National Library of Bulgaria

The library became one of the richest Ottoman archives in the world in 1931 when it acquired millions of Ottoman documents from Turkey. Today, the library’s Oriental Department contains more than 160 sijills, 1000 registers, 1,000,000 individual documents, and thousands of manuscripts, from all the provinces of the Ottoman Empire. The library is truly a hidden gem for scholars of the Middle East and the Balkans.

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Historical Archive of Macedonia (Thessaloniki)

The Historical Archive of Macedonia in Thessaloniki, Greece contains a rich and largely unexplored collection of Ottoman documents. The archive’s collection includes more than 4,000 registers produced over the course of three centuries of Ottoman rule and constitutes a remarkable source for the history of Thessaloniki (Selanik) and its surrounding region.

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Central Historical Archive of Georgia

The Central Historical Archive is the main depository of historical documents in the Republic of Georgia and a major archive in the Caucasus region. Famed for its large collection of ancient Georgian manuscripts and Imperial Russian documents, the archive also preserves primary sources that are of great value to scholars of Ottoman and Persian history.

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Archivo General de Simancas

The Archivo General de Simancas (AGS) is the primary central archive of the Hispanic Monarchy for documents from the sixteenth to eighteenth centuries, although it also holds documents dating from the medieval period. It is located in the fifteenth-century castle of Simancas in a small village of the same name, ten kilometers from Valladolid. It is a valuable repository not only for the study of early modern Iberian empires, but also for North Africa and the Mediterranean.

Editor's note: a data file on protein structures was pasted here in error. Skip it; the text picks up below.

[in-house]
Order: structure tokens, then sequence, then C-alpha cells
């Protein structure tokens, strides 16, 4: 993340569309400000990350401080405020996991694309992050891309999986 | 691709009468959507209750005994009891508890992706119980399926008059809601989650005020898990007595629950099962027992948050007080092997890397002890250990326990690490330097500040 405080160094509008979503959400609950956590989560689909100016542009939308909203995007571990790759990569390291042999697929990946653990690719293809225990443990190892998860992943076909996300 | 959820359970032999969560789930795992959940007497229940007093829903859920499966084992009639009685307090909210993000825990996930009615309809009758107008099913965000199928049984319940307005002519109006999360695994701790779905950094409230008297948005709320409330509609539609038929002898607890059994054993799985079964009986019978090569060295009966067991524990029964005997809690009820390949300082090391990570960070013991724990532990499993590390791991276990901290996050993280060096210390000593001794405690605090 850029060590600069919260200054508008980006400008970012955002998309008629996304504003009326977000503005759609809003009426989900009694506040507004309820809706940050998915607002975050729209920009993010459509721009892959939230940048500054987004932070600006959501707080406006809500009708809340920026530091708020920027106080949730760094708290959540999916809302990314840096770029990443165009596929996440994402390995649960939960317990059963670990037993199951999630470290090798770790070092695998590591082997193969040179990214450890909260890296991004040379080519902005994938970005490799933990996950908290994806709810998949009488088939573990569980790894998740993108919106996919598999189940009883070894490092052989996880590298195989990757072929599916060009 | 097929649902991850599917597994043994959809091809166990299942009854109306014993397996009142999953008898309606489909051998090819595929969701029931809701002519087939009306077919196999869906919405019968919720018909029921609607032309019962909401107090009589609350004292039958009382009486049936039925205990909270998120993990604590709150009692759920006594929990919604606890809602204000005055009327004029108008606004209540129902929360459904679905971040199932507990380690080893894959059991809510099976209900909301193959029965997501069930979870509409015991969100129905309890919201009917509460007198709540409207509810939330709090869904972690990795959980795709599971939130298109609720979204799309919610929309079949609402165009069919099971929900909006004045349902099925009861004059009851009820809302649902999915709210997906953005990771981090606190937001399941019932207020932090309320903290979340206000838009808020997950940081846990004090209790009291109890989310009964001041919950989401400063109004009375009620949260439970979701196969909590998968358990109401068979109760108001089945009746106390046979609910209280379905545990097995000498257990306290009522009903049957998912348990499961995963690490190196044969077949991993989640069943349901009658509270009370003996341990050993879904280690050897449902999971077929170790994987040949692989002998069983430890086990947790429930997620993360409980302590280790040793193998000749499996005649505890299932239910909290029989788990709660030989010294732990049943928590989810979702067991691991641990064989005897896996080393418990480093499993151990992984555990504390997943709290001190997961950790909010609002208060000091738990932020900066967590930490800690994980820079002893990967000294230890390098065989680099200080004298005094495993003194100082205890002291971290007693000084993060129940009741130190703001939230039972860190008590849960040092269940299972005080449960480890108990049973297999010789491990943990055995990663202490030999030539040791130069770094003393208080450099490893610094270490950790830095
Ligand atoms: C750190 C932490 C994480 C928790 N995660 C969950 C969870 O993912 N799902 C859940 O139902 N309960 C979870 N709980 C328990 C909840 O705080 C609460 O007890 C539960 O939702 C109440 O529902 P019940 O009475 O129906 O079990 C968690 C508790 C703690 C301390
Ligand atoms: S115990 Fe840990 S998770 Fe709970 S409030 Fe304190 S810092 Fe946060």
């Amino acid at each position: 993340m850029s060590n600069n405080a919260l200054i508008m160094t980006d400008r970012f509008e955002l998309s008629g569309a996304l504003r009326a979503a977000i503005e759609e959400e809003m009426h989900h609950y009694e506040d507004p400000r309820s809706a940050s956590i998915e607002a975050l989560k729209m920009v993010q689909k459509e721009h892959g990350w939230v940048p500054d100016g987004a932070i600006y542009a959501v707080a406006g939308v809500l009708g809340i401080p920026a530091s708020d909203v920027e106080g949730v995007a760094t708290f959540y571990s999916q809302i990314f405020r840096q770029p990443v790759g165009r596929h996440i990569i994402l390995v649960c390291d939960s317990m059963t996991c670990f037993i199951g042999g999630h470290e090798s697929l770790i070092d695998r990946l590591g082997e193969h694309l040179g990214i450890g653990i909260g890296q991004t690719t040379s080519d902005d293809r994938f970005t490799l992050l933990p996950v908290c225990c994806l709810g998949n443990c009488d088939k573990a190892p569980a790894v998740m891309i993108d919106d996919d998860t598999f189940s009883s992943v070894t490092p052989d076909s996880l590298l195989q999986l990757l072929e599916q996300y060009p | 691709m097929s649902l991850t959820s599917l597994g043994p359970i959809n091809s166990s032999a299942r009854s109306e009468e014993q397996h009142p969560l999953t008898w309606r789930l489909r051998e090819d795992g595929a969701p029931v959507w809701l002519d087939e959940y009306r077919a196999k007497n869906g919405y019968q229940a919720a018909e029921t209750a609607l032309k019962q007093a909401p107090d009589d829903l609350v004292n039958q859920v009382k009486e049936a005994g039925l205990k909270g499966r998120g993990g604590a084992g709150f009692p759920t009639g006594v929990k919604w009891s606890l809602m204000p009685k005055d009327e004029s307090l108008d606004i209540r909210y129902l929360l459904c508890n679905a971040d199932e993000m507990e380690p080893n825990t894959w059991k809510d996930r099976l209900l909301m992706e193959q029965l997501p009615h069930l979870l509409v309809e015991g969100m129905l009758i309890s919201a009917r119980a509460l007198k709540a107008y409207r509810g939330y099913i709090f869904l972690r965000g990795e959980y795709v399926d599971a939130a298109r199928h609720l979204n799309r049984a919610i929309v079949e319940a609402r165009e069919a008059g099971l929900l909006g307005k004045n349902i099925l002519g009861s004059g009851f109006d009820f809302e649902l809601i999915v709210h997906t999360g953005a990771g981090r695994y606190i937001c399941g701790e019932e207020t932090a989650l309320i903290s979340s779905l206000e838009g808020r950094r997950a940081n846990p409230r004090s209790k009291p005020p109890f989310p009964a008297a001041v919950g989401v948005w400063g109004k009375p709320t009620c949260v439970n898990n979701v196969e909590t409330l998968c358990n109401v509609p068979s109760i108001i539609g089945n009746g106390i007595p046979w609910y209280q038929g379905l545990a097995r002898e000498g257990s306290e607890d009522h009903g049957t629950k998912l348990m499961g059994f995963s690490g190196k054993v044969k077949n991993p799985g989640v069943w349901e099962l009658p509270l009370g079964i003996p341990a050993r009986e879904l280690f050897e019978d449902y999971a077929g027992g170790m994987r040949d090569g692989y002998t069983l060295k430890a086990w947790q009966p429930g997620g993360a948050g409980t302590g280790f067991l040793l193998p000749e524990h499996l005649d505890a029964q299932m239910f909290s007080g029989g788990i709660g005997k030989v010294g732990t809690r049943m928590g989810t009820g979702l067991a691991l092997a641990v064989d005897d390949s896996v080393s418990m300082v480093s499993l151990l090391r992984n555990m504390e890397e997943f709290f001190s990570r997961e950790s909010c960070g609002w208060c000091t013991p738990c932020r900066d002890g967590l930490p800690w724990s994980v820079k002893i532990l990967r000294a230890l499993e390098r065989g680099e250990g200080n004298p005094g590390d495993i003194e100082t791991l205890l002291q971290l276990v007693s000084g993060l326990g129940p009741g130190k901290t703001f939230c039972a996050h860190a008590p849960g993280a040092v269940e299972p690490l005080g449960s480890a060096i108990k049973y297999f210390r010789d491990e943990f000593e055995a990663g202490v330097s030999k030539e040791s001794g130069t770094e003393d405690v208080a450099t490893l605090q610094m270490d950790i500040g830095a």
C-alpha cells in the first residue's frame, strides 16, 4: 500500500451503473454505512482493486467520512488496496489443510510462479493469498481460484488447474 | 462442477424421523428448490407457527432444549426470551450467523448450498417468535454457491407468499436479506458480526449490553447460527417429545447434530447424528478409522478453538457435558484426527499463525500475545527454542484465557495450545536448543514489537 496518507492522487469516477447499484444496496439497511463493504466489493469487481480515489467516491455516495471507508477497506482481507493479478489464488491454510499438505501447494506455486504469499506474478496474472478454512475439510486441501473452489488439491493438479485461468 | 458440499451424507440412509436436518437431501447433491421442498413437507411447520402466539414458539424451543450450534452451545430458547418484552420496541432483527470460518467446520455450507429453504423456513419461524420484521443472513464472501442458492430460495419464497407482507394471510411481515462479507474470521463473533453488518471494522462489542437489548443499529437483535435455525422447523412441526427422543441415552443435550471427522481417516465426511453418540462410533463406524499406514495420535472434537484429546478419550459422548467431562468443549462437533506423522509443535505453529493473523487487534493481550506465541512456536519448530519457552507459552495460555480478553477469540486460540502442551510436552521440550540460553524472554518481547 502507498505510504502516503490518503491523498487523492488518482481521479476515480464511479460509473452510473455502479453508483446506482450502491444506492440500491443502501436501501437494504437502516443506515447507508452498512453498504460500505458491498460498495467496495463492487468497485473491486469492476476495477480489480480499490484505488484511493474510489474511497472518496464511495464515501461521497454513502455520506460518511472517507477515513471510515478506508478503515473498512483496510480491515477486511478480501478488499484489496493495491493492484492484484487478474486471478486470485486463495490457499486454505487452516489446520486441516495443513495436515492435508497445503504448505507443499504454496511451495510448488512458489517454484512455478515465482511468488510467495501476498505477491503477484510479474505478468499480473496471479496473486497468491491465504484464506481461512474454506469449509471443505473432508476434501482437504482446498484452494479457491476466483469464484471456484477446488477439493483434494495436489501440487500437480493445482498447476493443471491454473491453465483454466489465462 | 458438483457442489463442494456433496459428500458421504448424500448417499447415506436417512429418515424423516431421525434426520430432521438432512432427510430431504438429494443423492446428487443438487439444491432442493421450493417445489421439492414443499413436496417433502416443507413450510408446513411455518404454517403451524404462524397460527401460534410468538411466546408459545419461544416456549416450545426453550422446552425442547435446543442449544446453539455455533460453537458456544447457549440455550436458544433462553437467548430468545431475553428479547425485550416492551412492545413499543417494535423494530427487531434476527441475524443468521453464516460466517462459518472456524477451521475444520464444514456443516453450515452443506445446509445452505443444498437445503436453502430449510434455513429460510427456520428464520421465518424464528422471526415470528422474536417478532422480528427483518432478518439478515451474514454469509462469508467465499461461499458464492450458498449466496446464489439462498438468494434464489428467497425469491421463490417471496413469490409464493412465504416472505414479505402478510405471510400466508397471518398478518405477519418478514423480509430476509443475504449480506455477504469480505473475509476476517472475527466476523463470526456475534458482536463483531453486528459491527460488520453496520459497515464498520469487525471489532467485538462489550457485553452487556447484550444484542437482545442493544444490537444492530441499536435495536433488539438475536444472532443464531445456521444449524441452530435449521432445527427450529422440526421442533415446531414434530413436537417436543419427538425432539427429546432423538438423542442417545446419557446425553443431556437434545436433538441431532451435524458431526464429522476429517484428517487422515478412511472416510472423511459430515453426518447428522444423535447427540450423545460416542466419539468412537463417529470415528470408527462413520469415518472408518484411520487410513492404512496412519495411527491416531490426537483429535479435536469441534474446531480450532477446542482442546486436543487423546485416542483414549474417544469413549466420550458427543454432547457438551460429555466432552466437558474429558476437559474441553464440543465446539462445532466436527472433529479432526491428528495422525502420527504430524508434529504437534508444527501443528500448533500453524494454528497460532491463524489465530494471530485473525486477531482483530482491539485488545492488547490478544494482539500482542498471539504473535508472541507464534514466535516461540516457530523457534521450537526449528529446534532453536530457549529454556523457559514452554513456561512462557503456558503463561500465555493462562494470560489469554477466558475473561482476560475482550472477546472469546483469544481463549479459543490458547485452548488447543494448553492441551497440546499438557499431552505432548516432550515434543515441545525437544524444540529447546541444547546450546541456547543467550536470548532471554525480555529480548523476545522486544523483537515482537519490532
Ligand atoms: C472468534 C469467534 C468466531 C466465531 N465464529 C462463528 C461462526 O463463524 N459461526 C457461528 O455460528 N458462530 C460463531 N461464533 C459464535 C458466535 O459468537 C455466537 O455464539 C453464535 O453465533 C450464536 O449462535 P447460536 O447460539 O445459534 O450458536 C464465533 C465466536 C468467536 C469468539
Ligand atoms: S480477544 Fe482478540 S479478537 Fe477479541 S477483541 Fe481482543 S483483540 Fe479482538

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Central Zionist Archive

The Central Zionist Archive in Jerusalem is the main archival resource for scholars researching the history of the Zionist movement, both within Palestine/Israel and internationally, and the history of the Yishuv during the British Mandate and late Ottoman periods. Any scholar researching a topic that relates, either directly or indirectly, to the Jewish community in pre-state Palestine or the international institutions of the Zionist movement will find the CZA to be an important archive.

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Researching in Digitized Libraries

How Digitization has Transformed Manuscript Research: New Methods for Early Modern Islamic Intellectual History: The mass digitization of manuscripts is blurring the long held boundaries between manuscript libraries and archives and altering the act of research in the process. Scholars often view the changes that digitization entails in a negative light as the physical document is increasingly removed from the hands of the researcher. Here, though, I would like to take a different approach and explore the true possibilities provided by digitization as scholars are able to ask new questions, discover unknown texts, and gain a different understanding of intellectual life in the early modern Islamic world in particular. My belief is that a fundamental shift has occurred now that researchers can view twenty, fifty, or even one hundred manuscripts a day rather than two to three. In what follows, I examine some of the techniques we can use and the insights we can gain when given the opportunity to look at thousands of manuscripts during a research period.

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The National Archives (United Kingdom)

The National Archives is the official state repository for the United Kingdom and is situated in Kew Gardens, London. Among the archive’s 11 million records, comprising hundreds of millions of documents, are vast numbers of items relating to the history of interactions between the peoples of the British Isles and the Middle East from the Crusades to colonial rule. As well as documents in European languages, The National Archives contains a significant collection of documents in Arabic, Ottoman Turkish, and Persian.

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